Letter from Poetry Magazine

Letter to the Editor

by Judith Kitchen
Dear Editor,

I realize this is playing into your hands, but in the cause of something more important than mere controversy, and in the interest of a better Poetry, I need to express some concern. Over the past several months, I’ve begun to wonder just how you perceive the role of a poetry reviewer. I’ve noticed a tendency toward (no, a fad for) negative reviews, each just a little wittier, a little nastier than the month before, culminating in your June issue with reviews that seem written with no other purpose than to prove the cleverness of the writer. In their own spirit, I need to say that they seem like the work of cheeky young narcissists who elect negativity at the expense of informed analysis, substituting shallowness for depth, attitude for understanding. It seems odd to spend the first half of your journal promoting the work of poets you admire and the other half tearing down the work of poets who deserve, at the very least, respectful attention to what they are trying to accomplish. A thoughtful review brings a vision larger than the self to the task of assessment. Harriet Monroe looked to Pound for just such assessment, and—curmudgeonly as he could be—Pound was also a generous and enthusiastic sponsor of work he appreciated.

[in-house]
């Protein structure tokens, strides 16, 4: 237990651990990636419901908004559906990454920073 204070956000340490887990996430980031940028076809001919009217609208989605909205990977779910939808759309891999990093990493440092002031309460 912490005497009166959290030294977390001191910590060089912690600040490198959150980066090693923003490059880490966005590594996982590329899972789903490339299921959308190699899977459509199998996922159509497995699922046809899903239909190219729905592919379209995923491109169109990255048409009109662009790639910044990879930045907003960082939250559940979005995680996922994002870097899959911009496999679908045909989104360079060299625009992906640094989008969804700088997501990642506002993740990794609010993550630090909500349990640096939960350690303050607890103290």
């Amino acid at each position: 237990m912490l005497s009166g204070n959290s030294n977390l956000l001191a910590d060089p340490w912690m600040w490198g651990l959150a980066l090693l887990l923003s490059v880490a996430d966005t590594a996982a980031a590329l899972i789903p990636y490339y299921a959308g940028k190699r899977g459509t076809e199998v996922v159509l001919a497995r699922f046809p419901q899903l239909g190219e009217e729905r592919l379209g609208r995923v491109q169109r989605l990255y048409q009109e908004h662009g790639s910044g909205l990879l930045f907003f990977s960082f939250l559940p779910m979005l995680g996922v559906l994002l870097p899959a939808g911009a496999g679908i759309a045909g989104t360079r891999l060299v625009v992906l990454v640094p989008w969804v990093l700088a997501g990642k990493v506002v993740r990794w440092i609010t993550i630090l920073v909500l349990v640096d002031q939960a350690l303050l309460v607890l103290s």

Port Townsend, Washington

Originally Published: October 30, 2005

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This prose originally appeared in the September 2005 issue of Poetry magazine

September 2005

Biography

Judith Kitchen was the author of several books, including: Perennials (poetry); Writing the World: Understanding William Stafford (criticism); Only the Dance (essays); Distance and Direction (essays); Half in Shade (nonfiction); and The House on Eccles Road (novel), which was awarded the S. Mariella Gable Prize in fiction. Her other awards include an NEA fellowship, two Pushcart Prizes, and the Lillian Fairchild . . .

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Originally appeared in Poetry magazine.

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